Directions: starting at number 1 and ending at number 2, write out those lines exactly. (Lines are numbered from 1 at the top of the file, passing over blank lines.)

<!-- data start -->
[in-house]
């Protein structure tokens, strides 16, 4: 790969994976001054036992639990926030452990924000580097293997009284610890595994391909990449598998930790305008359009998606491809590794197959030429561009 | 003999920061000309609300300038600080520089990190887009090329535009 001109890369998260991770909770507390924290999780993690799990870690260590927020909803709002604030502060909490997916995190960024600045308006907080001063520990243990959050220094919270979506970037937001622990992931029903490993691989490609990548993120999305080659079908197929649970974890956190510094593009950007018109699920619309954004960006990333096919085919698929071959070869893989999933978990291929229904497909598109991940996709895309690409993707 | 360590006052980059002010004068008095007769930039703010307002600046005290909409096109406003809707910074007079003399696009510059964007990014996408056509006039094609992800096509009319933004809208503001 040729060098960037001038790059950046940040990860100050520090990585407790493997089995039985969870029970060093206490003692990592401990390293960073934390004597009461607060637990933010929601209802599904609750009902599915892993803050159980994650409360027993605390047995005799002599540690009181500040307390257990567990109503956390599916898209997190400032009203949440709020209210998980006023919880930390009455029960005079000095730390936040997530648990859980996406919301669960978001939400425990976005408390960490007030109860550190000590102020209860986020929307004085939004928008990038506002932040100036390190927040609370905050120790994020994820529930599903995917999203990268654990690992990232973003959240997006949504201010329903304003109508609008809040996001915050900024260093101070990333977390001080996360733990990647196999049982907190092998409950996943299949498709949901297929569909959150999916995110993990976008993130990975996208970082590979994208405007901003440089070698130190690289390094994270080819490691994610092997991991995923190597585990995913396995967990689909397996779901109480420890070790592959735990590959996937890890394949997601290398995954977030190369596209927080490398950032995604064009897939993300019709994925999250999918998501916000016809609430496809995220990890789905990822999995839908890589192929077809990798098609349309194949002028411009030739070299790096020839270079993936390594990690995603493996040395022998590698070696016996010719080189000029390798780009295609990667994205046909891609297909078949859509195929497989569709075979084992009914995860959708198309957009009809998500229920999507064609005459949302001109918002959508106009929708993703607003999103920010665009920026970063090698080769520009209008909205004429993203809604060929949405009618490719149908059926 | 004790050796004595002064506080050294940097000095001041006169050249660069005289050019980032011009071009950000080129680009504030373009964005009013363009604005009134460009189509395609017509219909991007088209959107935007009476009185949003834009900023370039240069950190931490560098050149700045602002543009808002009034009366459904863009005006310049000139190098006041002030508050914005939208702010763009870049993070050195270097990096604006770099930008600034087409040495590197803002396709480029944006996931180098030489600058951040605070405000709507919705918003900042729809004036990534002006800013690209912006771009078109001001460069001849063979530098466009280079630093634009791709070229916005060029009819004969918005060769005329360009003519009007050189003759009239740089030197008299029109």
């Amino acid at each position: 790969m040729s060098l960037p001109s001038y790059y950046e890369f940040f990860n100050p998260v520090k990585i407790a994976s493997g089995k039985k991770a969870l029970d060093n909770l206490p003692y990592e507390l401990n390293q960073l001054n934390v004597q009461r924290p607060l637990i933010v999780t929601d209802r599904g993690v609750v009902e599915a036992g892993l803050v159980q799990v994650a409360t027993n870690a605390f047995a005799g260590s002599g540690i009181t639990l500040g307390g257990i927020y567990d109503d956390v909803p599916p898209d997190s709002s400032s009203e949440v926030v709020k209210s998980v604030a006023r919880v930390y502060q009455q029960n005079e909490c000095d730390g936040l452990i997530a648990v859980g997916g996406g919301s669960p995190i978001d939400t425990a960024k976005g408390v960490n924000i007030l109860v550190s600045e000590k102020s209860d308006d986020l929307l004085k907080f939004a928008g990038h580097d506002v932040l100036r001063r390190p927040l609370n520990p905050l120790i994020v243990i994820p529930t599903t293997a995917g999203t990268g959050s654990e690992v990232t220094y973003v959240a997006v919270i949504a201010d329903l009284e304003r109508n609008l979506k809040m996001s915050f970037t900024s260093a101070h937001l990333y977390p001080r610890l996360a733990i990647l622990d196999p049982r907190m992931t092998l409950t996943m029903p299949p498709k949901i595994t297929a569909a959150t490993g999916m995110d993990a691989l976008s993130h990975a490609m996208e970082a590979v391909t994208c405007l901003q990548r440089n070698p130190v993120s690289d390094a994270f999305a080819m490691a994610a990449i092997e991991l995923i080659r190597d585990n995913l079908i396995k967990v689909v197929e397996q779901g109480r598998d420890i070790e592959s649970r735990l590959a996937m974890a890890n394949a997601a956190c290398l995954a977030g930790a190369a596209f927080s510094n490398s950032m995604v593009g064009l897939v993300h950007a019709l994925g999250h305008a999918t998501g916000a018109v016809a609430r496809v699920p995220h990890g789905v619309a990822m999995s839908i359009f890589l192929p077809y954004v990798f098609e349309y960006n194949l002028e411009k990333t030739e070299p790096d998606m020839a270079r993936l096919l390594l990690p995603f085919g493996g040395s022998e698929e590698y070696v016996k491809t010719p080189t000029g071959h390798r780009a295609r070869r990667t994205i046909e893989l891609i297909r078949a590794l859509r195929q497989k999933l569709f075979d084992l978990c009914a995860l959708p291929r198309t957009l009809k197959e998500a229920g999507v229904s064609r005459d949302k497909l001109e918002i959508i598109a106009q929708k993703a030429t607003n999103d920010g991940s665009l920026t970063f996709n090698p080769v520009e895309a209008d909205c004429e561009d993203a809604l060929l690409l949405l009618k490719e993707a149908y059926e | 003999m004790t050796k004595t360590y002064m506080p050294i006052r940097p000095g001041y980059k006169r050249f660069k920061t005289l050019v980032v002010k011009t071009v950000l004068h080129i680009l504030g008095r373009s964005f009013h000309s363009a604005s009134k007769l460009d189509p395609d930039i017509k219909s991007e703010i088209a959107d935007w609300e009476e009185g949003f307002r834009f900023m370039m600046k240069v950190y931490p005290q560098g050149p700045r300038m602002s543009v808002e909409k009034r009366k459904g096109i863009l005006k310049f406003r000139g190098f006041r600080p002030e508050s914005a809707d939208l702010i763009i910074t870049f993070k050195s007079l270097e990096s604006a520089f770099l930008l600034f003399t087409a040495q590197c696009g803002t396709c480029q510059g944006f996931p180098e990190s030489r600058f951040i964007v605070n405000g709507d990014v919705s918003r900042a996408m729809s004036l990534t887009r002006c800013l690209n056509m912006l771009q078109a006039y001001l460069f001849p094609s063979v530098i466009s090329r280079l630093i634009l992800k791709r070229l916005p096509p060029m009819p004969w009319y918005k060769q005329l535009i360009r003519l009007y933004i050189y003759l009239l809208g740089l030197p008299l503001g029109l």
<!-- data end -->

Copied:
[in-house]
């Protein structure tokens, strides 16, 4: 790969994976001054036992639990926030452990924000580097293997009284610890595994391909990449598998930790305008359009998606491809590794197959030429561009 | 003999920061000309609300300038600080520089990190887009090329535009 001109890369998260991770909770507390924290999780993690799990870690260590927020909803709002604030502060909490997916995190960024600045308006907080001063520990243990959050220094919270979506970037937001622990992931029903490993691989490609990548993120999305080659079908197929649970974890956190510094593009950007018109699920619309954004960006990333096919085919698929071959070869893989999933978990291929229904497909598109991940996709895309690409993707 | 360590006052980059002010004068008095007769930039703010307002600046005290909409096109406003809707910074007079003399696009510059964007990014996408056509006039094609992800096509009319933004809208503001 040729060098960037001038790059950046940040990860100050520090990585407790493997089995039985969870029970060093206490003692990592401990390293960073934390004597009461607060637990933010929601209802599904609750009902599915892993803050159980994650409360027993605390047995005799002599540690009181500040307390257990567990109503956390599916898209997190400032009203949440709020209210998980006023919880930390009455029960005079000095730390936040997530648990859980996406919301669960978001939400425990976005408390960490007030109860550190000590102020209860986020929307004085939004928008990038506002932040100036390190927040609370905050120790994020994820529930599903995917999203990268654990690992990232973003959240997006949504201010329903304003109508609008809040996001915050900024260093101070990333977390001080996360733990990647196999049982907190092998409950996943299949498709949901297929569909959150999916995110993990976008993130990975996208970082590979994208405007901003440089070698130190690289390094994270080819490691994610092997991991995923190597585990995913396995967990689909397996779901109480420890070790592959735990590959996937890890394949997601290398995954977030190369596209927080490398950032995604064009897939993300019709994925999250999918998501916000016809609430496809995220990890789905990822999995839908890589192929077809990798098609349309194949002028411009030739070299790096020839270079993936390594990690995603493996040395022998590698070696016996010719080189000029390798780009295609990667994205046909891609297909078949859509195929497989569709075979084992009914995860959708198309957009009809998500229920999507064609005459949302001109918002959508106009929708993703607003999103920010665009920026970063090698080769520009209008909205004429993203809604060929949405009618490719149908059926 | 004790050796004595002064506080050294940097000095001041006169050249660069005289050019980032011009071009950000080129680009504030373009964005009013363009604005009134460009189509395609017509219909991007088209959107935007009476009185949003834009900023370039240069950190931490560098050149700045602002543009808002009034009366459904863009005006310049000139190098006041002030508050914005939208702010763009870049993070050195270097990096604006770099930008600034087409040495590197803002396709480029944006996931180098030489600058951040605070405000709507919705918003900042729809004036990534002006800013690209912006771009078109001001460069001849063979530098466009280079630093634009791709070229916005060029009819004969918005060769005329360009003519009007050189003759009239740089030197008299029109």